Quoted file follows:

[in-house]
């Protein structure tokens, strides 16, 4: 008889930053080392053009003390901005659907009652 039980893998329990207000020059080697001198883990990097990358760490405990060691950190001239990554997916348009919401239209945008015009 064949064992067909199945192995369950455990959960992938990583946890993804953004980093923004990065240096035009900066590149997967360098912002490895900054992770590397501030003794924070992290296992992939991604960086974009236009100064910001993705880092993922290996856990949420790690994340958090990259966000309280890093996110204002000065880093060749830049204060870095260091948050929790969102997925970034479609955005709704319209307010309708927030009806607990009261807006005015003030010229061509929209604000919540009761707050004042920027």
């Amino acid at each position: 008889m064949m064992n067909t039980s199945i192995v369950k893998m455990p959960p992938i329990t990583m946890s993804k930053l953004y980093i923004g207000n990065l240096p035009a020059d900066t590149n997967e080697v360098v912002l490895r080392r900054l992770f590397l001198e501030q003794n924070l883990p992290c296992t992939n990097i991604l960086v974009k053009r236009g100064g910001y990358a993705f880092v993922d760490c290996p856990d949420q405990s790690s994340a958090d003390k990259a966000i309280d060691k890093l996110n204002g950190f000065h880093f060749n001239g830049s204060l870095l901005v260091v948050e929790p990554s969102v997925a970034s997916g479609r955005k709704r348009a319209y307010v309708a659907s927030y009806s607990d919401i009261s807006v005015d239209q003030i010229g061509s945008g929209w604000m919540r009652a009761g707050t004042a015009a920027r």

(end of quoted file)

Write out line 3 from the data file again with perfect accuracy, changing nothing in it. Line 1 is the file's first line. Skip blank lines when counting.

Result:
């Amino acid at each position: 008889m064949m064992n067909t039980s199945i192995v369950k893998m455990p959960p992938i329990t990583m946890s993804k930053l953004y980093i923004g207000n990065l240096p035009a020059d900066t590149n997967e080697v360098v912002l490895r080392r900054l992770f590397l001198e501030q003794n924070l883990p992290c296992t992939n990097i991604l960086v974009k053009r236009g100064g910001y990358a993705f880092v993922d760490c290996p856990d949420q405990s790690s994340a958090d003390k990259a966000i309280d060691k890093l996110n204002g950190f000065h880093f060749n001239g830049s204060l870095l901005v260091v948050e929790p990554s969102v997925a970034s997916g479609r955005k709704r348009a319209y307010v309708a659907s927030y009806s607990d919401i009261s807006v005015d239209q003030i010229g061509s945008g929209w604000m919540r009652a009761g707050t004042a015009a920027r």